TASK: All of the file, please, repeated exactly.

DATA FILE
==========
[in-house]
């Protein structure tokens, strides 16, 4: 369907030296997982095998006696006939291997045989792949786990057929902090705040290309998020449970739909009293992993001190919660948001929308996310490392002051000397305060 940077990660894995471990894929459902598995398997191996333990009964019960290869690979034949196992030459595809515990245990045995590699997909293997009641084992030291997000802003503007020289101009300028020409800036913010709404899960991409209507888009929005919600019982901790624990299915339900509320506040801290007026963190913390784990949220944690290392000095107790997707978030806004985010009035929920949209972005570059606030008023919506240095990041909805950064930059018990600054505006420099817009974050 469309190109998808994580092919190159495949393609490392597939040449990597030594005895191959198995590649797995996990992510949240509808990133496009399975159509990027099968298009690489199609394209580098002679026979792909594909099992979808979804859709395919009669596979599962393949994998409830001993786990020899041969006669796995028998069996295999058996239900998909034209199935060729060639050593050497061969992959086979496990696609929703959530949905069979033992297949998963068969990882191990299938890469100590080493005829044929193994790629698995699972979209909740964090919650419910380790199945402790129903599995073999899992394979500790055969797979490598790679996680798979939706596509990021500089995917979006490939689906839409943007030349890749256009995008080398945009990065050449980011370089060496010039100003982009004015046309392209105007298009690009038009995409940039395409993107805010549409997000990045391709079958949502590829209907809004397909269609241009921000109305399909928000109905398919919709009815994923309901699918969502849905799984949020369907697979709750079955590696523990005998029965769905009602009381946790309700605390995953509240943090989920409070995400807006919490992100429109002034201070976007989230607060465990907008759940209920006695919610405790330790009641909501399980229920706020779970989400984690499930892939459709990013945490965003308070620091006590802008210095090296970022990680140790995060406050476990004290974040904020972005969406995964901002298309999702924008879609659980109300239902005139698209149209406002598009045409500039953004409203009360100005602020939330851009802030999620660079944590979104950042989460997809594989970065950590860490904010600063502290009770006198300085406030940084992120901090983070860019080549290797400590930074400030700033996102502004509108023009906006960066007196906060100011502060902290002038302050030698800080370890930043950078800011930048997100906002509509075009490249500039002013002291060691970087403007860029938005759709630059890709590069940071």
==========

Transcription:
[in-house]
């Protein structure tokens, strides 16, 4: 369907030296997982095998006696006939291997045989792949786990057929902090705040290309998020449970739909009293992993001190919660948001929308996310490392002051000397305060 940077990660894995471990894929459902598995398997191996333990009964019960290869690979034949196992030459595809515990245990045995590699997909293997009641084992030291997000802003503007020289101009300028020409800036913010709404899960991409209507888009929005919600019982901790624990299915339900509320506040801290007026963190913390784990949220944690290392000095107790997707978030806004985010009035929920949209972005570059606030008023919506240095990041909805950064930059018990600054505006420099817009974050 469309190109998808994580092919190159495949393609490392597939040449990597030594005895191959198995590649797995996990992510949240509808990133496009399975159509990027099968298009690489199609394209580098002679026979792909594909099992979808979804859709395919009669596979599962393949994998409830001993786990020899041969006669796995028998069996295999058996239900998909034209199935060729060639050593050497061969992959086979496990696609929703959530949905069979033992297949998963068969990882191990299938890469100590080493005829044929193994790629698995699972979209909740964090919650419910380790199945402790129903599995073999899992394979500790055969797979490598790679996680798979939706596509990021500089995917979006490939689906839409943007030349890749256009995008080398945009990065050449980011370089060496010039100003982009004015046309392209105007298009690009038009995409940039395409993107805010549409997000990045391709079958949502590829209907809004397909269609241009921000109305399909928000109905398919919709009815994923309901699918969502849905799984949020369907697979709750079955590696523990005998029965769905009602009381946790309700605390995953509240943090989920409070995400807006919490992100429109002034201070976007989230607060465990907008759940209920006695919610405790330790009641909501399980229920706020779970989400984690499930892939459709990013945490965003308070620091006590802008210095090296970022990680140790995060406050476990004290974040904020972005969406995964901002298309999702924008879609659980109300239902005139698209149209406002598009045409500039953004409203009360100005602020939330851009802030999620660079944590979104950042989460997809594989970065950590860490904010600063502290009770006198300085406030940084992120901090983070860019080549290797400590930074400030700033996102502004509108023009906006960066007196906060100011502060902290002038302050030698800080370890930043950078800011930048997100906002509509075009490249500039002013002291060691970087403007860029938005759709630059890709590069940071």